Cut, the digital prodco behind the share-worthy, low-cost video “Grandmas Smoking Weed” and the 100 Years of Beauty series, has closed a financing round lead by new indie studio Gunpowder & Sky.
Comcast Ventures, the venture capital affiliate of Comcast NBCUniversal, also participated in the financing, according to a statement released by the company.
Mike Gaston, CEO of Cut, told StreamDaily declined to make public the total amount of funding, but said the money will be primarily used to expand the prodco’s team as it looks to craft new deals with distribution platforms and add to its slate of content offerings.
The company will also look to create some longer-form content, with advice from Gunpower & Sky.
“We’re pretty adept at creating the kind of short-form, native digital content,” said Gaston of his company’s expertise. However, he added, “When it comes to more narrative fiction and full-length content, that’s where we’re looking to collaborate with Gunpowder & Sky.”
While short-form, shareable content has helped it earn nearly one million subscribers and 240 million monthly views on YouTube, Floris Bauer, who co-founded Gunpowder & Sky in January, said those same ideas can translate well to long-form.
“Mike (Gaston) has a ton of ideas for long-form content, and I also see this as an opportunity to create spin-offs from short-form ideas,” Bauer told StreamDaily.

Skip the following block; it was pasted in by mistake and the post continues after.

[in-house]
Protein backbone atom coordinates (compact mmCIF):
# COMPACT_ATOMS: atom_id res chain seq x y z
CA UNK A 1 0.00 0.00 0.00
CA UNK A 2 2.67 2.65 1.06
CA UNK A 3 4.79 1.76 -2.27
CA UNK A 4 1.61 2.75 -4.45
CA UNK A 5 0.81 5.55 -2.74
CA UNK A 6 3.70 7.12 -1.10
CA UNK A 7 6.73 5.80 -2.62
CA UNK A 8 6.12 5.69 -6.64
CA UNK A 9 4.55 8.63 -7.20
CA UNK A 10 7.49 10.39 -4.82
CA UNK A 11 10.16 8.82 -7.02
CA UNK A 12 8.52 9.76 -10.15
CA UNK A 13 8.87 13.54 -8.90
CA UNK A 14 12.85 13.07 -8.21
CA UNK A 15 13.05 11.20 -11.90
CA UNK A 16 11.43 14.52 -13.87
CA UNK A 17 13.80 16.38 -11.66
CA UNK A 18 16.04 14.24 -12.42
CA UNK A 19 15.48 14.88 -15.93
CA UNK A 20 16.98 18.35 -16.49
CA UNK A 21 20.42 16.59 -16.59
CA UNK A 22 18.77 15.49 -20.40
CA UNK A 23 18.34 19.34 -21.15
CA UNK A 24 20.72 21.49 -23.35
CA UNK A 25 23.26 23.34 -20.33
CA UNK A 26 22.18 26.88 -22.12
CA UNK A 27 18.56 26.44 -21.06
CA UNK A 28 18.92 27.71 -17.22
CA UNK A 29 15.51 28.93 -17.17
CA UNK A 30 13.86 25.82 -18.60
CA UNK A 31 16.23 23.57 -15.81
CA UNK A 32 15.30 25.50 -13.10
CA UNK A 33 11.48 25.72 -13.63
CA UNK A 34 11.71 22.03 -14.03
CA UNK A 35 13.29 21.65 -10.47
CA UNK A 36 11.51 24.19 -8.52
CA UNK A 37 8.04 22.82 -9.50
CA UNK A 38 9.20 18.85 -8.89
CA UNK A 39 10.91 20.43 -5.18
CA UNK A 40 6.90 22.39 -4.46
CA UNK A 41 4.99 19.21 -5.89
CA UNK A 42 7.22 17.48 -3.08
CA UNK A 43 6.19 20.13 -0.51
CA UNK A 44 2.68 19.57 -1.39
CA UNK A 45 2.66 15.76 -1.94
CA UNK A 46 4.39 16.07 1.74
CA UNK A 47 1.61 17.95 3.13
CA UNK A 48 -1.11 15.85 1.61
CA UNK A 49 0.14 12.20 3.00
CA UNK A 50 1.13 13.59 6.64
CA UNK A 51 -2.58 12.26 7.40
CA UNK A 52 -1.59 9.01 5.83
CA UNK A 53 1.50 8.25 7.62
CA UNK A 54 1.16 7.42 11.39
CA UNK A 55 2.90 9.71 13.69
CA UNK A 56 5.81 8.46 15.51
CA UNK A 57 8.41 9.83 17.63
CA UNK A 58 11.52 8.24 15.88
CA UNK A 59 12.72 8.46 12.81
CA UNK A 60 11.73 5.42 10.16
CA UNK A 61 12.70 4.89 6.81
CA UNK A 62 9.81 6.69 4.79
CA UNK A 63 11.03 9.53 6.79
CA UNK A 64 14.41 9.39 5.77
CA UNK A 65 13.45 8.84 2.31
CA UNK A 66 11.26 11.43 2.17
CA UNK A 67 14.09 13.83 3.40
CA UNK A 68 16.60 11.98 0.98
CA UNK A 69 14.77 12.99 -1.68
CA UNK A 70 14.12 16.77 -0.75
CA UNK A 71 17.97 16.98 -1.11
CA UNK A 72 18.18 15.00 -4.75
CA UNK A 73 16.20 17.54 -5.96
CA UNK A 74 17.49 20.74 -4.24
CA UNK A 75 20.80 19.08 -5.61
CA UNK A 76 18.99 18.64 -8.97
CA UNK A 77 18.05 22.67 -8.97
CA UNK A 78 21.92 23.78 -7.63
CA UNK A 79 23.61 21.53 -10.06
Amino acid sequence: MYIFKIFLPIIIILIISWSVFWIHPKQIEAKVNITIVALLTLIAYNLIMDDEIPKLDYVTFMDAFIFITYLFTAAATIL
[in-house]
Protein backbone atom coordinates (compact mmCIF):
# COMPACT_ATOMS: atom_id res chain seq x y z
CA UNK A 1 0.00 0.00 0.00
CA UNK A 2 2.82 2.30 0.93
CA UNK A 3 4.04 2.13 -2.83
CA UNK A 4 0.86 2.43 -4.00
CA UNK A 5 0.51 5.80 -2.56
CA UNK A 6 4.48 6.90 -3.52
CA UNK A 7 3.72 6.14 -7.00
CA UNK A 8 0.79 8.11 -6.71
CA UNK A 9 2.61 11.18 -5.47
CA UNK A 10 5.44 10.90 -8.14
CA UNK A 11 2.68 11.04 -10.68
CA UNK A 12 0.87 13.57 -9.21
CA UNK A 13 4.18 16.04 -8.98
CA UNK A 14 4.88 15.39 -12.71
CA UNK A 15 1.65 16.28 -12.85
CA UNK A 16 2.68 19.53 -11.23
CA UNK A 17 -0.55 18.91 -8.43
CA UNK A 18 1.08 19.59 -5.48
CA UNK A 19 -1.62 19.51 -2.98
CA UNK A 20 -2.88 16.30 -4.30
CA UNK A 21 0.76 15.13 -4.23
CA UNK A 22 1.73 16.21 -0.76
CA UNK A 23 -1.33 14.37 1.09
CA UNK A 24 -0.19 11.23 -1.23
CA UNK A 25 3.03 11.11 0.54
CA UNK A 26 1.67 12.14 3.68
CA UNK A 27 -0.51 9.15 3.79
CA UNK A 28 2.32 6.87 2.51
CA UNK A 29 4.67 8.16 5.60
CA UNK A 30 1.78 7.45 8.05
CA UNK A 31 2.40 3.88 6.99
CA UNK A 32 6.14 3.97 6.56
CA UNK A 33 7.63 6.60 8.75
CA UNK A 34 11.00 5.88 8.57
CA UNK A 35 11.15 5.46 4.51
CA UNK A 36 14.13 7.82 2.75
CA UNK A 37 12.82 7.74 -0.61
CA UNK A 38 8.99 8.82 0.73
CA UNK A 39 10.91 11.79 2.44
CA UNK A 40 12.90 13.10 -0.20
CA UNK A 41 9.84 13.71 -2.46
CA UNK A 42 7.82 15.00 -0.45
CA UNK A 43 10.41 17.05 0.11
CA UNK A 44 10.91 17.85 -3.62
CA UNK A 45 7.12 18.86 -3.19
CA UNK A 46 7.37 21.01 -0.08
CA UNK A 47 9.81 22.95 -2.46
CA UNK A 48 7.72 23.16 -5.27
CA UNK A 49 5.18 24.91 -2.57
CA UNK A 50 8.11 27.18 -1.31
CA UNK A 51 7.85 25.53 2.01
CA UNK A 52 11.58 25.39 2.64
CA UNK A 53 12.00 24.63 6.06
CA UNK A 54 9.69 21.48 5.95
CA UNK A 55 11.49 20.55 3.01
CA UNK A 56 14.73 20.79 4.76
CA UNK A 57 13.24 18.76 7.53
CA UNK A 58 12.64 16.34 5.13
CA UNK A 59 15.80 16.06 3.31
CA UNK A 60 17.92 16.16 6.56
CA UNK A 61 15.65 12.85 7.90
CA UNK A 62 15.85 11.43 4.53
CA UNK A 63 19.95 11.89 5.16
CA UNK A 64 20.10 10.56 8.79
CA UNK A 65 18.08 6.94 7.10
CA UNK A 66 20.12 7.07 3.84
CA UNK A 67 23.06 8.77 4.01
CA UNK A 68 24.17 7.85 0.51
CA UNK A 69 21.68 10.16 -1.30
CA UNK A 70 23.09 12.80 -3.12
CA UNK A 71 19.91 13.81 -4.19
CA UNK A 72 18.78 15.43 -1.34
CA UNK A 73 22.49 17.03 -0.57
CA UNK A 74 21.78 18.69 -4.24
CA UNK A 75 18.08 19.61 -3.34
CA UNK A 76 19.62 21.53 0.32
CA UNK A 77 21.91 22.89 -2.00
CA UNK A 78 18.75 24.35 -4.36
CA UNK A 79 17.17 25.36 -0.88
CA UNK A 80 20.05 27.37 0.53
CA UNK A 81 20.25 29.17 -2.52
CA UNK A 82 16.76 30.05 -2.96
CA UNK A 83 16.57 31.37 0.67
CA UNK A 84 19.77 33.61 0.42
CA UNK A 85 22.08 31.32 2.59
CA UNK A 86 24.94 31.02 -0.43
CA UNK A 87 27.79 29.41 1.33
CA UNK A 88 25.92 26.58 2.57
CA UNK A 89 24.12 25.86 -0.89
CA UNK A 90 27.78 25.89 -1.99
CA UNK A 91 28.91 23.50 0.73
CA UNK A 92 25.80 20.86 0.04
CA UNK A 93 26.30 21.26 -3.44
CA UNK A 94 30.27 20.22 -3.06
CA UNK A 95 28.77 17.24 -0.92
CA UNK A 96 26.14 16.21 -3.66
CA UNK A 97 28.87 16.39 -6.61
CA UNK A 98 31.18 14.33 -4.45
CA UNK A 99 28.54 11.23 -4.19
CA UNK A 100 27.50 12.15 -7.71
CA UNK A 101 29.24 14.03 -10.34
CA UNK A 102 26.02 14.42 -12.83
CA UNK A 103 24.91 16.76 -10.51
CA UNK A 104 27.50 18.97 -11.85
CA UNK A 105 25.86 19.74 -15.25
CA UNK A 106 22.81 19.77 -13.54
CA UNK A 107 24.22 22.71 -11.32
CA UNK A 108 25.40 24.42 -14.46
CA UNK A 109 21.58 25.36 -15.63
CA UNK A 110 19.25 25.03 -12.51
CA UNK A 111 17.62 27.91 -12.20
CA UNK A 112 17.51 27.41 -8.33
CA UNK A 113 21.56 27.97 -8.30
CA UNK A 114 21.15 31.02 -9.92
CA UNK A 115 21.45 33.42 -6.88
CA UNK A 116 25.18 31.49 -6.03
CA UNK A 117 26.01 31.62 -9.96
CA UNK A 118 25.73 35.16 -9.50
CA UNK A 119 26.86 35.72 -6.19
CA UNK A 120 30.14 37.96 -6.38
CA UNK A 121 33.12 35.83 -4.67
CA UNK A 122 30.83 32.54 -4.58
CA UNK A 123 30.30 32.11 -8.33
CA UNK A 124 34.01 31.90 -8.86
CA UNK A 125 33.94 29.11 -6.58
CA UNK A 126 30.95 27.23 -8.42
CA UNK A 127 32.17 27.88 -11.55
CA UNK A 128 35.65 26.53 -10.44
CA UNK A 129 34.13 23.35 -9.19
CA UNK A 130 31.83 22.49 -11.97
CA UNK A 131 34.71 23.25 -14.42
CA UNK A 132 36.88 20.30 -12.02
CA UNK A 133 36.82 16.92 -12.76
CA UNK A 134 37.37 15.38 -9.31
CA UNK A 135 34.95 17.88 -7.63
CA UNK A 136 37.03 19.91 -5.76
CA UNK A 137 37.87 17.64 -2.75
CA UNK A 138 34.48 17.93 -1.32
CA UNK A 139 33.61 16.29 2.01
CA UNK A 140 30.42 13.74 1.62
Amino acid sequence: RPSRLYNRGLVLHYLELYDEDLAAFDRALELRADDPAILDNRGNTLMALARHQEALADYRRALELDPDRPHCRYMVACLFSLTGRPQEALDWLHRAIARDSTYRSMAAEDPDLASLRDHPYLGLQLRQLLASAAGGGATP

That’s not to say Bauer isn’t bullish on short-form viral content — in fact, he said, there are more opportunities than ever.
“With more professional resources and platforms, buyers are increasingly interested in acquiring short-form content,” he said.
Gaston said Cut’s goal is to prove that content that is short and funny can still be thoughtful: “We’ve always wanted to create content that challenges as it entertains,” he said, citing the 100 Years of Beauty series as as an example. “There’s a lot of anthropological research that goes into that, it makes you look at the place where it comes from and actually piques your interest, instead of just looking at it for the length of the video and thinking, ‘Wow, that’s neat.'”
The majority of Cut’s content currently lives on YouTube and Facebook, but Gaston said the company will look to explore new platforms, including Snapchat, Verizon’s Go90 and Comcast’s Watchable for distribution.